Dawson looked really good, especially his left jab and combination punches and he also showed better defense. He has a lot of good fights out there like the winner of the Joe Calzaghe vs Roy Jones fight coming up November 8 at MSG in New York for starters.

Antonio can still compete at a high level, but I for one hope he decides to pack it in soon and stay in the sport in other ways like training or promoting fighters. By the way, it was great to hang out with team Tarver last week and I got to spend some time chatting with long time very good trainer, and cornerman Jimmy Williams. Jimmy and I really enjoyed talking about boxing in Florida, where we both have so much history, in fact Jimmy actually worked my first professional fight as my regular trainer, the late, great Mac Goodman was not available for that one. I think we did not want to pay him enough, or pay for his gas ride from Miami Beach to West Palm Beach. Jimmy remembers me as the Usain Bolt of boxing. He actually said Carl Lewis, but Bolt is faster.


On to the Boardwalk in Atlantic City and Saturday night’s showdown between 26-year old Kelly Pavlik, 34-0 (30), and Bernard Hopkins
43-years old, 48-5-1 (32). The two will meet at a catch weight of 170 pounds, which will be the first time Pavlik has fought at this high of a weight in years. As for Hopkins he has fought his last three fights above 170, although he had fought only at 160 pounds for the last 17 years as a pro before that.

There was one exception, in his first professional fight where Hopkins weighed a whopping 177 pounds, the most of his career, in losing a majority decision to Clinton Mitchell in New Jersey on Oct 11, of 1988. Whatever happened to Clinton Mitchell? Well, he had three more fights over the next 10 years. In his last fight, on July 26, 1998, he lost his only fight with a first round KO to Robert Fredricks. He finished with a scintillating record of 3-1, but he was the first and one of the few to ever beat Hopkins. Just knew you had to know that stat. Want to know what happened to Robert Fredricks? Well if you’re that obscure, that’s on you baby!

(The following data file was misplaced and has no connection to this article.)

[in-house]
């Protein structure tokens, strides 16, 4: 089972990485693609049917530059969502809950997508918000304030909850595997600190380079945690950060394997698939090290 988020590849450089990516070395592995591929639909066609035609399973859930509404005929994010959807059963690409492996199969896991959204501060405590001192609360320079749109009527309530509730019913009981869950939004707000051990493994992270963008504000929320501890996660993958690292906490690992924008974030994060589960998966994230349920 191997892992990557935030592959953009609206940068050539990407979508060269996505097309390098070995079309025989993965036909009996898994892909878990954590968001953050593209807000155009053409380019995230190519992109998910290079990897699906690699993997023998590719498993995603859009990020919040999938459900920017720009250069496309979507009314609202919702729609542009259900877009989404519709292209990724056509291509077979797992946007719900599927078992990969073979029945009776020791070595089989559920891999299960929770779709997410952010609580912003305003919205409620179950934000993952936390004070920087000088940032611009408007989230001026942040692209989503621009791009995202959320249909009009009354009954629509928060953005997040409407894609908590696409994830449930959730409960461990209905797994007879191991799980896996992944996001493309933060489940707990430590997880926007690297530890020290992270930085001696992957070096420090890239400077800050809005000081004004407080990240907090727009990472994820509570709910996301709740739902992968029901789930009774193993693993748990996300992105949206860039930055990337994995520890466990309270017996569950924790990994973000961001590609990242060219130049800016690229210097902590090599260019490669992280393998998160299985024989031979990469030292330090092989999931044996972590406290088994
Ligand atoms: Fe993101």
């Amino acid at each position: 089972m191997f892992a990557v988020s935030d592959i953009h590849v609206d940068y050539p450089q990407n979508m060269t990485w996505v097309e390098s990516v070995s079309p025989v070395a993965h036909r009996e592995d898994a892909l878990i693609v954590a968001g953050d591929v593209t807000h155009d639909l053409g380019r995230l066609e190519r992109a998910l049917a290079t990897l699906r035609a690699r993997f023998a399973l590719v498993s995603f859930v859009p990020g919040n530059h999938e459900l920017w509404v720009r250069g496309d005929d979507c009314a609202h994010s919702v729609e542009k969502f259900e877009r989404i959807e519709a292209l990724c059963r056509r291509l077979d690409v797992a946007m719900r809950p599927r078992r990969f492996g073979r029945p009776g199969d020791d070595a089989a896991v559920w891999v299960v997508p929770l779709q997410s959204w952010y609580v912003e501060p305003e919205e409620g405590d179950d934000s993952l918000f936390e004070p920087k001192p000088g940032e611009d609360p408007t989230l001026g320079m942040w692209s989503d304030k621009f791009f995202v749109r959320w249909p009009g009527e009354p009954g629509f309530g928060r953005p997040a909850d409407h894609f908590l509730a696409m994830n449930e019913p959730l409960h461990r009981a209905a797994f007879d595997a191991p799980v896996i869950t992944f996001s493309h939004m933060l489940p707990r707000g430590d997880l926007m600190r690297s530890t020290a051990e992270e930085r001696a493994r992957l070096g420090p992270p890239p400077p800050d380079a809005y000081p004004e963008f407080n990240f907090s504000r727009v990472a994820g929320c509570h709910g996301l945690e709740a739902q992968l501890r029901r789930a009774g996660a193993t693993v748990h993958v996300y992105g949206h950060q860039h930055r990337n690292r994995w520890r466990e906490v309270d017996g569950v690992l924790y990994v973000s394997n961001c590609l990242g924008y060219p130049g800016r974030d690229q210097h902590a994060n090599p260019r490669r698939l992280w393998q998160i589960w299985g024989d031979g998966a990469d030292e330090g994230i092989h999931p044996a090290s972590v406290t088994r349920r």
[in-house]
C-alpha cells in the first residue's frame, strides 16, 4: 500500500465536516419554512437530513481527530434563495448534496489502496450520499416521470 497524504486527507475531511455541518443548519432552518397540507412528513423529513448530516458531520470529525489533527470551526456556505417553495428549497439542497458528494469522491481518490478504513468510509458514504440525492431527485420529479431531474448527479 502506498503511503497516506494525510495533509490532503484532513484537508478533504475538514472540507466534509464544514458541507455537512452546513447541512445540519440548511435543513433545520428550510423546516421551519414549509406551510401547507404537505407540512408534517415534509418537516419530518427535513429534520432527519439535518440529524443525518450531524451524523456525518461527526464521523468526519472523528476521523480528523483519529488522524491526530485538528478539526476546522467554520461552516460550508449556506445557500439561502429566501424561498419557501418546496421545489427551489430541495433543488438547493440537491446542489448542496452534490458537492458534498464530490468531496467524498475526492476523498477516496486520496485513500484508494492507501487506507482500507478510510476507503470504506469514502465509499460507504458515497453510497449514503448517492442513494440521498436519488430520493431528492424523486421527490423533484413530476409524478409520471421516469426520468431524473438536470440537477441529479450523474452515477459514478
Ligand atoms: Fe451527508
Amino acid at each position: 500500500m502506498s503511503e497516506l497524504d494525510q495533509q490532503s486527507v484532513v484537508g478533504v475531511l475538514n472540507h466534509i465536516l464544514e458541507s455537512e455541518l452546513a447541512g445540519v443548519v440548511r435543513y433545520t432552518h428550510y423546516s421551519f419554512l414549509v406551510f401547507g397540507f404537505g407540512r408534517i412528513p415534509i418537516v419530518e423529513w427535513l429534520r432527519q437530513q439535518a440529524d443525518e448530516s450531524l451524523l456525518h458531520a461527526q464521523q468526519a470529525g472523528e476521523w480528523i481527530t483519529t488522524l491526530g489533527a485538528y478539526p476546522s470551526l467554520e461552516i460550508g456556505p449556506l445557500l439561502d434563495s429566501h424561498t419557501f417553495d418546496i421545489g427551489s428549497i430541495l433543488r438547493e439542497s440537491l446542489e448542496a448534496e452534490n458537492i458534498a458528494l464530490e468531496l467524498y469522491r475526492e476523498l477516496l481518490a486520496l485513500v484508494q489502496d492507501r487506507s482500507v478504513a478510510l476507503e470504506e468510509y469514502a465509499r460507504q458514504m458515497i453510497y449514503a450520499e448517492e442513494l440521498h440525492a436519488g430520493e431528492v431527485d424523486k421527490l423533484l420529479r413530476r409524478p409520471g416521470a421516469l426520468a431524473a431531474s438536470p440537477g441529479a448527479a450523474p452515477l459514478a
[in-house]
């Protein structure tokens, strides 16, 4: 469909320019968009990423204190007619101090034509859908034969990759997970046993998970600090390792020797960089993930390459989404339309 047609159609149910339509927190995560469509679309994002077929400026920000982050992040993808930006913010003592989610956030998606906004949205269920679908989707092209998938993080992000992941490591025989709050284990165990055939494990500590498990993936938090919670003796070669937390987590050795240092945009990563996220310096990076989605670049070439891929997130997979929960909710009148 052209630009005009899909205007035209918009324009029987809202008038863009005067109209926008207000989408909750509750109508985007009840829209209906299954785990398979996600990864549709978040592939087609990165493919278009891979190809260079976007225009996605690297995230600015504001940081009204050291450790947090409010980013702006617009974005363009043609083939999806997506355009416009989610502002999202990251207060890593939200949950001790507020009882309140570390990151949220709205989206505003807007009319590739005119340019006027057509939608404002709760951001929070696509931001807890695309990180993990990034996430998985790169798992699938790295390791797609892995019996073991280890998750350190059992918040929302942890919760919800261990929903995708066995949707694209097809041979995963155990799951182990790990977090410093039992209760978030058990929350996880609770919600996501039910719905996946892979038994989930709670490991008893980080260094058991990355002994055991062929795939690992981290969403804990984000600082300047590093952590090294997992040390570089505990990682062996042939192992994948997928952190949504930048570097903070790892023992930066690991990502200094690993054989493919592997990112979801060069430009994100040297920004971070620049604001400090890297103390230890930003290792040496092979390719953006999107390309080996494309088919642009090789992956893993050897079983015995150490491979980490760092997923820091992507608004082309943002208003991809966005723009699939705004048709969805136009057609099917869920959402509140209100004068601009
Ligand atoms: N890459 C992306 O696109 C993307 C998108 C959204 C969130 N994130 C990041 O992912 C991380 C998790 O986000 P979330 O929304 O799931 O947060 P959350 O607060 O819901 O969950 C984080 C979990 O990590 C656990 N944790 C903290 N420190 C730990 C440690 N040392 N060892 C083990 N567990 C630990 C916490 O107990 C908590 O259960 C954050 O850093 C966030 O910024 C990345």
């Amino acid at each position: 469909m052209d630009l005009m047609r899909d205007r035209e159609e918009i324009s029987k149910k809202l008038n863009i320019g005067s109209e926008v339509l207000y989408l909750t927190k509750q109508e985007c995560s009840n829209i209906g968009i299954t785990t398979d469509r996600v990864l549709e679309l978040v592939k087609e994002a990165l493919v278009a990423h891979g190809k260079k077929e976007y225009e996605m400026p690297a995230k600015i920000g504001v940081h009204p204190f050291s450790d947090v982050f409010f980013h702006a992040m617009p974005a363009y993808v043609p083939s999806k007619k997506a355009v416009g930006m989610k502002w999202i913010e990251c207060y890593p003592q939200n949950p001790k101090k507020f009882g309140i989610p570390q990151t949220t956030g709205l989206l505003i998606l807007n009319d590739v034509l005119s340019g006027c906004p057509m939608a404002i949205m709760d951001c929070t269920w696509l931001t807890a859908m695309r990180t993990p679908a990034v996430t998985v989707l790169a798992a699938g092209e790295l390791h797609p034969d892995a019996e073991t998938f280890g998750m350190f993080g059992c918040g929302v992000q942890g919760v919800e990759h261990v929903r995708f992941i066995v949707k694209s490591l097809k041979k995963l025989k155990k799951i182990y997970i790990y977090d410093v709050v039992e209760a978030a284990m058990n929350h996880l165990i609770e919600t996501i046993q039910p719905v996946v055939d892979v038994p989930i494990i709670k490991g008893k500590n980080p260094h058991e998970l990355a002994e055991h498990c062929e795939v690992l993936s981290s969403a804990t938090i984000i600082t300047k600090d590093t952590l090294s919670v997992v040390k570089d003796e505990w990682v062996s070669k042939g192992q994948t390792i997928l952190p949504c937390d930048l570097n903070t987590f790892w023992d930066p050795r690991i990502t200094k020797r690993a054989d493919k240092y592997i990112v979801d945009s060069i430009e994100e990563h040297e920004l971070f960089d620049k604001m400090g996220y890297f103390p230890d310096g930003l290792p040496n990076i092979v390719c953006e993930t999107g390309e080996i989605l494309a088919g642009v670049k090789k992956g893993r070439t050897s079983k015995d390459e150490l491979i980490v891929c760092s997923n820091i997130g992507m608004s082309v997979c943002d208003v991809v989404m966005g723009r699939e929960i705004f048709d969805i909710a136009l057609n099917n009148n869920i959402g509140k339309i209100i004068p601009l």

As for the weight, I don’t think it will make too much of a difference, if it does favor anyone I think it would be Hopkins, who, at his age, you would think has filled out naturally more than Pavlik who is 17 years his junior. I feel someone winning and punching the way Kelly has done should stay at 160 until it is nearly impossible to do so. One of the things that has made Bernard so good for so long is he knew he should stay and play at 160, and he knows his body like a book. He did not start to stray to a higher weight until he got into the 4-0’s of life. Kelly has told me he has struggled to maintain 160 with his tall frame of over 6’ 2“, but I still think a buck 60 is where he will have maximum power.

I need not spend an hour breaking this one down. It is what it is. A younger, very good fighter heading perhaps towards greatness against an all-time great heading down towards very good. Is Pavlik heading up better than Bernard’s heading down? Is Kelly heading up fast enough to beat how fast Bernard is declining? I say yes to all the above. I have never picked against Pavlik and have called all of his wins nearly to the round, except I felt he would stop Jermain Taylor in their rematch that he ended up winning via Unanimous decision.

How this fight unfolds will be interesting in terms of whether Bernard will try and really win the fight as he did against Antonio Tarver, or will he just be content to be in the fight as he did against Joe Calzaghe. If Bernard really tries hard to win, he might be able to do so, but I doubt it, and so will he when he feels some of Kelly’s natural power. If Bernard does engage he will win or get stopped. My better judgment says he will be cagey, use his tremendous ring guile and a few less than savory tactics and in the end Kelly Pavlik will be the busier more powerful and engaging of the tow and win a decision. I hope we get some fireworks in AC, rather than a stroll on the boardwalk. Back with a breakdown and plenty more pugilistic stuff next week, and don’t forget… hands up, and chin down!

October 15, 2008